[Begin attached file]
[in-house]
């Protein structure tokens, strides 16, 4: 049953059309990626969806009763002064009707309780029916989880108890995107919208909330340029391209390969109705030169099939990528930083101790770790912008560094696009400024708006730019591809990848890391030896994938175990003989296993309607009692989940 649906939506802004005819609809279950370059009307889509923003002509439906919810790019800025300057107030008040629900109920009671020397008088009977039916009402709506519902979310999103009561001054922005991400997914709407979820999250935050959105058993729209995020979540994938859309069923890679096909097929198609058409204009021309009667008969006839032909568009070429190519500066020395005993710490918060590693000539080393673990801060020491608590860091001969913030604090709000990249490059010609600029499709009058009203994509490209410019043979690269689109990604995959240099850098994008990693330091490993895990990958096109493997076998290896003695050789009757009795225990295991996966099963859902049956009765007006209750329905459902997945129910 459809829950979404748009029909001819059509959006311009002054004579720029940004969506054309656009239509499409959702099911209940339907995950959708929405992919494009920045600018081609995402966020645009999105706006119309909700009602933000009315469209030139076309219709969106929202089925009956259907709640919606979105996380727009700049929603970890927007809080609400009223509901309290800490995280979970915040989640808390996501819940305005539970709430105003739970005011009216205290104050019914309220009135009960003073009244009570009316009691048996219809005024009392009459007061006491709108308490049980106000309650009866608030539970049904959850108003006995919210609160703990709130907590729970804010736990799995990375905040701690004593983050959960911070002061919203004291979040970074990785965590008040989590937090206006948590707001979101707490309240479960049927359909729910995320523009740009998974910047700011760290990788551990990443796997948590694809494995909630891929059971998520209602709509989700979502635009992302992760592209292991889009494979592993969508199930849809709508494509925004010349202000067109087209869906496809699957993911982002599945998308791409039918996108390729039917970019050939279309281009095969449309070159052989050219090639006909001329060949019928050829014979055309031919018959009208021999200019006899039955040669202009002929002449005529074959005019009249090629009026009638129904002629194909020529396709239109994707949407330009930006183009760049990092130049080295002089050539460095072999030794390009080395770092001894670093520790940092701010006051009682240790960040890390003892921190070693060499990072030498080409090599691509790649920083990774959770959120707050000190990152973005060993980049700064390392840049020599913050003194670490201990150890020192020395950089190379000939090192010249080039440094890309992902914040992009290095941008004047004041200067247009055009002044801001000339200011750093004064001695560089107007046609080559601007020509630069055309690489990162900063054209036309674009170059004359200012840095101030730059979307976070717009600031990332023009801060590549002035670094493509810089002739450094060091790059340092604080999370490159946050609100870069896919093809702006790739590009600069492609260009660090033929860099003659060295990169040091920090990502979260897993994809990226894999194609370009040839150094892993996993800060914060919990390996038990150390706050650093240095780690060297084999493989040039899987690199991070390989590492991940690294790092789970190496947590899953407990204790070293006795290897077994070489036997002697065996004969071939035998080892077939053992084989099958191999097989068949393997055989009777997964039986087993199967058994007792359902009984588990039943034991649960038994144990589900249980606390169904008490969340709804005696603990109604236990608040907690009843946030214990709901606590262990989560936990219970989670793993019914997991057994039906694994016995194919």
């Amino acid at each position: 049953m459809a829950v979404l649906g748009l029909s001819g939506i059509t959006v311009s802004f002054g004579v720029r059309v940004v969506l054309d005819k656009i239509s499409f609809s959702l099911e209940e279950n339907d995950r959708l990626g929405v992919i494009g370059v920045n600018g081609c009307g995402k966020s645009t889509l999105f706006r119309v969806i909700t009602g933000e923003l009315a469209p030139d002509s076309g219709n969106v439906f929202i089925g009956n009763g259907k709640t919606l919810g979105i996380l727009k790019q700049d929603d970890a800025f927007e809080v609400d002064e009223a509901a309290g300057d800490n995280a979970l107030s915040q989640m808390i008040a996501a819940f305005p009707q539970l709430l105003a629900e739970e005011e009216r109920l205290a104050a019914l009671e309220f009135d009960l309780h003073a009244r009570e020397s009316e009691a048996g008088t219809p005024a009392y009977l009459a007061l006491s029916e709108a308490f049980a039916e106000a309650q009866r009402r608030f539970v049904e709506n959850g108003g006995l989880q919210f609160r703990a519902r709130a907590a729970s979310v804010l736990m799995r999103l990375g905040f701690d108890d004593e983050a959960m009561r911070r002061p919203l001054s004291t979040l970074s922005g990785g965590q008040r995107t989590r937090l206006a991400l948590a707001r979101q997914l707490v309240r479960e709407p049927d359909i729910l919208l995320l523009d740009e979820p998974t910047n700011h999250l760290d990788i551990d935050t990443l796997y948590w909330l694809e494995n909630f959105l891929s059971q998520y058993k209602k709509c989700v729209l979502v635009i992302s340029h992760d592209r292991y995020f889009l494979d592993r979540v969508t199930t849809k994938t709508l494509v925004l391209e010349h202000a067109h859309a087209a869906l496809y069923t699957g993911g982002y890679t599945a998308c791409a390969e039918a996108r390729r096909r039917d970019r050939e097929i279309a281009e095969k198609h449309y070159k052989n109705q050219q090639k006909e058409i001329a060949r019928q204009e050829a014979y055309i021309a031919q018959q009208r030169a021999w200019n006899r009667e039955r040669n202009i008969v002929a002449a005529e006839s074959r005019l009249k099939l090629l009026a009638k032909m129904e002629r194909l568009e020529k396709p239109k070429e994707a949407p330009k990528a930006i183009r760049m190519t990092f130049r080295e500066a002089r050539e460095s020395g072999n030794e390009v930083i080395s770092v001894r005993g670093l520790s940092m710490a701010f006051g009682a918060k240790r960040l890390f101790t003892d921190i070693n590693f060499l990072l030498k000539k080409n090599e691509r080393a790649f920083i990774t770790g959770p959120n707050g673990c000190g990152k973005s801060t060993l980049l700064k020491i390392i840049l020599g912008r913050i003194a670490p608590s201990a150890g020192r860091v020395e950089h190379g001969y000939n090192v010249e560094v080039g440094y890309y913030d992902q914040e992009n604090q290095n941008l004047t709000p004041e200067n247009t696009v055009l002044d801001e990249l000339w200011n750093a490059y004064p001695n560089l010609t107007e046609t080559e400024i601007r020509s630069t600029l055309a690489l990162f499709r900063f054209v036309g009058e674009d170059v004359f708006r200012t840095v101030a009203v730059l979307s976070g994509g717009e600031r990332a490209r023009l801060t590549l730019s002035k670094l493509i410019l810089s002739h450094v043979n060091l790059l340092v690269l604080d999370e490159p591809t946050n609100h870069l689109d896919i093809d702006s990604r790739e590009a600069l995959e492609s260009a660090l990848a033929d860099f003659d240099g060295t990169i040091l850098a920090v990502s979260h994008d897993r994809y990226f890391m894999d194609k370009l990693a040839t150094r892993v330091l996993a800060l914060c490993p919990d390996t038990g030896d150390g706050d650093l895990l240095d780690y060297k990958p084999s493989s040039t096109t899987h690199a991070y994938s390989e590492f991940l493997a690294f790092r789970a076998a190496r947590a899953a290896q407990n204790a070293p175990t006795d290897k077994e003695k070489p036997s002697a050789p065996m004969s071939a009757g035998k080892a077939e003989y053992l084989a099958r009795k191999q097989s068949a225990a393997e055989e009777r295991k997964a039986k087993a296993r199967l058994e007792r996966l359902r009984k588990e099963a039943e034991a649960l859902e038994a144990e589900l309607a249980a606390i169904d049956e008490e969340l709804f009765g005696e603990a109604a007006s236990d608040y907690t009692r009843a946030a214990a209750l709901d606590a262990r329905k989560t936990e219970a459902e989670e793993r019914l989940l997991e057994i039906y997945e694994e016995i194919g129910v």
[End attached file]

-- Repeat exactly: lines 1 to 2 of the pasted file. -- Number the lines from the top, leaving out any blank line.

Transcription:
[in-house]
């Protein structure tokens, strides 16, 4: 049953059309990626969806009763002064009707309780029916989880108890995107919208909330340029391209390969109705030169099939990528930083101790770790912008560094696009400024708006730019591809990848890391030896994938175990003989296993309607009692989940 649906939506802004005819609809279950370059009307889509923003002509439906919810790019800025300057107030008040629900109920009671020397008088009977039916009402709506519902979310999103009561001054922005991400997914709407979820999250935050959105058993729209995020979540994938859309069923890679096909097929198609058409204009021309009667008969006839032909568009070429190519500066020395005993710490918060590693000539080393673990801060020491608590860091001969913030604090709000990249490059010609600029499709009058009203994509490209410019043979690269689109990604995959240099850098994008990693330091490993895990990958096109493997076998290896003695050789009757009795225990295991996966099963859902049956009765007006209750329905459902997945129910 459809829950979404748009029909001819059509959006311009002054004579720029940004969506054309656009239509499409959702099911209940339907995950959708929405992919494009920045600018081609995402966020645009999105706006119309909700009602933000009315469209030139076309219709969106929202089925009956259907709640919606979105996380727009700049929603970890927007809080609400009223509901309290800490995280979970915040989640808390996501819940305005539970709430105003739970005011009216205290104050019914309220009135009960003073009244009570009316009691048996219809005024009392009459007061006491709108308490049980106000309650009866608030539970049904959850108003006995919210609160703990709130907590729970804010736990799995990375905040701690004593983050959960911070002061919203004291979040970074990785965590008040989590937090206006948590707001979101707490309240479960049927359909729910995320523009740009998974910047700011760290990788551990990443796997948590694809494995909630891929059971998520209602709509989700979502635009992302992760592209292991889009494979592993969508199930849809709508494509925004010349202000067109087209869906496809699957993911982002599945998308791409039918996108390729039917970019050939279309281009095969449309070159052989050219090639006909001329060949019928050829014979055309031919018959009208021999200019006899039955040669202009002929002449005529074959005019009249090629009026009638129904002629194909020529396709239109994707949407330009930006183009760049990092130049080295002089050539460095072999030794390009080395770092001894670093520790940092701010006051009682240790960040890390003892921190070693060499990072030498080409090599691509790649920083990774959770959120707050000190990152973005060993980049700064390392840049020599913050003194670490201990150890020192020395950089190379000939090192010249080039440094890309992902914040992009290095941008004047004041200067247009055009002044801001000339200011750093004064001695560089107007046609080559601007020509630069055309690489990162900063054209036309674009170059004359200012840095101030730059979307976070717009600031990332023009801060590549002035670094493509810089002739450094060091790059340092604080999370490159946050609100870069896919093809702006790739590009600069492609260009660090033929860099003659060295990169040091920090990502979260897993994809990226894999194609370009040839150094892993996993800060914060919990390996038990150390706050650093240095780690060297084999493989040039899987690199991070390989590492991940690294790092789970190496947590899953407990204790070293006795290897077994070489036997002697065996004969071939035998080892077939053992084989099958191999097989068949393997055989009777997964039986087993199967058994007792359902009984588990039943034991649960038994144990589900249980606390169904008490969340709804005696603990109604236990608040907690009843946030214990709901606590262990989560936990219970989670793993019914997991057994039906694994016995194919």